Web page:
Irish Water and other utilities will be able to dip into wages and dole
UTILITY companies and small businesses will be entitled to seek attachment orders against the wages and welfare payments of customers who owe them money under the Government's sweeping new debt proposals.
The measures, which were agreed by Cabinet last night, are aimed at ensuring nobody is sent to prison over the failure to settle a personal debt.
Instead, creditors will be given the option of seeking redress through the form of attachment orders against wages and welfare payments. Courts will be given the powers to deduct outstanding sums where previously they would have handed down a prison sentence.
The measures could be availed of by businesses and public utilities who are chasing customers over personal debt such as credit card, electricity and gas bills.
But it will not apply to secured debt, meaning banks will be prevented from using these measures as a means of pursuing customers in mortgage arrears.
The Government's measures, which are being spearheaded by the Departments of Justice and Environment, will also apply to householders who fail to pay their water charges.
Irish Water, along with other public utilities, will be allowed apply for attachment orders in cases where customers refuse to engage.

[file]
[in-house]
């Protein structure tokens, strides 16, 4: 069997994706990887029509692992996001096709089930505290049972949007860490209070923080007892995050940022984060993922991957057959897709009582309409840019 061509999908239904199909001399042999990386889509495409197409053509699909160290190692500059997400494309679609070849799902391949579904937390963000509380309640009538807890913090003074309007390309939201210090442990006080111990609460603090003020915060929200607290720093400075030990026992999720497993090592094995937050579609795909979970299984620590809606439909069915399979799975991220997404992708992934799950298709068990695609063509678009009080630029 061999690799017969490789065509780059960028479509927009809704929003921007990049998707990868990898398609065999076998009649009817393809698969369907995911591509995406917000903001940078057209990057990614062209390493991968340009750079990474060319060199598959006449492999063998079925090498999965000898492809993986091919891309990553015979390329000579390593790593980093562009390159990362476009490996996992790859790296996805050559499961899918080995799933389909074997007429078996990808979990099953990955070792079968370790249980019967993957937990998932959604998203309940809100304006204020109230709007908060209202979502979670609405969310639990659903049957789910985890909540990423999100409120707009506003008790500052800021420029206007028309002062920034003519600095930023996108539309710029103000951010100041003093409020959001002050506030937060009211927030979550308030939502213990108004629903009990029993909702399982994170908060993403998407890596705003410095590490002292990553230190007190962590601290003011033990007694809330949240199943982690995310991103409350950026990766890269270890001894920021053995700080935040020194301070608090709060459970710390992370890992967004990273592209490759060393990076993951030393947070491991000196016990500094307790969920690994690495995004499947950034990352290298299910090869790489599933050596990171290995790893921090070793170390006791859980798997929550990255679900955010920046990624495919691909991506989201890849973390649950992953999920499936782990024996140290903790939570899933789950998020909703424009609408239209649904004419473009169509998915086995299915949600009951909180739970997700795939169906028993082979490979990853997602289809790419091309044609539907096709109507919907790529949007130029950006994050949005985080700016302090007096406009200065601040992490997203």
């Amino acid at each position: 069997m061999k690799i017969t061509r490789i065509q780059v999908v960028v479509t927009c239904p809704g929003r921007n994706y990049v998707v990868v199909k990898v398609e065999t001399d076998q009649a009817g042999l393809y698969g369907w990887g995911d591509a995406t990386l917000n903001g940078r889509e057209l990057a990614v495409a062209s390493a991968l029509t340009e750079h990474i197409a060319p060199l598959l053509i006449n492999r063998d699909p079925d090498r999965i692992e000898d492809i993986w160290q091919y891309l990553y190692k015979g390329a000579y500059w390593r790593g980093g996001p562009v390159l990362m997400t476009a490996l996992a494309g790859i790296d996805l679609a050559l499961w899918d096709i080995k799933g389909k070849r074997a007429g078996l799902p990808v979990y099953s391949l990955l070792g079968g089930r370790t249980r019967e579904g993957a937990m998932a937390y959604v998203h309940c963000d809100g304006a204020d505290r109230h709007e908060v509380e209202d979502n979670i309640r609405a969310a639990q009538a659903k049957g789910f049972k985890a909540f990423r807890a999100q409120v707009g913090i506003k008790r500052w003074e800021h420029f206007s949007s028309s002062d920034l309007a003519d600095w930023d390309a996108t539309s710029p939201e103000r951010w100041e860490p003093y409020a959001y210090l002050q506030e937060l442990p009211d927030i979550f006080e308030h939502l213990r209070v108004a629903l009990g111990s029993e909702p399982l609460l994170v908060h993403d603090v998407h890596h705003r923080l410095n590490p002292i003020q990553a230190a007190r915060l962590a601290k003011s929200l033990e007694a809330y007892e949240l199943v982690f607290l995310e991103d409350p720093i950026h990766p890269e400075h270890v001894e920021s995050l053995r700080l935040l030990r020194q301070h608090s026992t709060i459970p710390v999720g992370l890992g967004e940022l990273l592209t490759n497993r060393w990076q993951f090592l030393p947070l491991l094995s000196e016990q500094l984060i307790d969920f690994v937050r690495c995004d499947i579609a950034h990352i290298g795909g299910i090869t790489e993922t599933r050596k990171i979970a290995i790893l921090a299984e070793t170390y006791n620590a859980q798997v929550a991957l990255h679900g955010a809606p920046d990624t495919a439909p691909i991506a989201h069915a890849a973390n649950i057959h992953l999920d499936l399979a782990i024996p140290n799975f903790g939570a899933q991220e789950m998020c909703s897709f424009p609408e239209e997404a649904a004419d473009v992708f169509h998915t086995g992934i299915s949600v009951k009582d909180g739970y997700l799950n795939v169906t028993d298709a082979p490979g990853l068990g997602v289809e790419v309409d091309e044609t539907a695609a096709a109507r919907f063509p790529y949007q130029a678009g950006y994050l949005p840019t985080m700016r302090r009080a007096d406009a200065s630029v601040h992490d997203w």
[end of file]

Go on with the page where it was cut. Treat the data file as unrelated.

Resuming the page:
The Government insists a differentiation will be made between those who 'can't pay' and those who 'won't pay'.
Those who can't pay will be dealt with by Irish Water on a case-by-case basis and will be given a series of payment plan options. These could include householders paying their bills on a monthly basis.
But those who won't pay, including anti-water charge protesters, face having the fees deducted from their dole or wages.
The water plans dealing with non payment will also include thresholds in order to ensure those on lower social welfare payments are not pushed into poverty.
Sources close to Joan Burton described these as "poverty protections", saying there is an absolute desire to ensure families who can't pay are at the forefront of considerations.
Underpinning the Coalition's strategy is the introduction of a "deterrent" for people considering refusing making payments to Irish Water.
While campaigners have claimed the measures will result in thousands of people being hauled before the courts, Government sources insist the prospect of being landed with attachment orders will push many individuals into settling up their bills.
"The whole idea of going to jail for a few hours is now gone. Attachment orders will ensure the money is paid while damaging an individual's credit rating for the future," said a senior Government source.
Measures being introduced by Environment Minister Alan Kelly will also prevent house- holders who refuse to pay their bills from selling their homes.
If a property is sold, the sale will still go through but the proceeds won't be given to the seller until the water bill is paid.
Mr Kelly has also pledged to ensure landlords aren't unfairly targeted by ensuring the liability follows tenants who refuse to pay their bills. If water bills are not paid at the end of the tenancy, they will be deducted from deposits. This will place an obligation on the landlord to effectively act as a debt collector on behalf of Irish Water.
But crucially, the financial liability will not be shifted onto the landlord.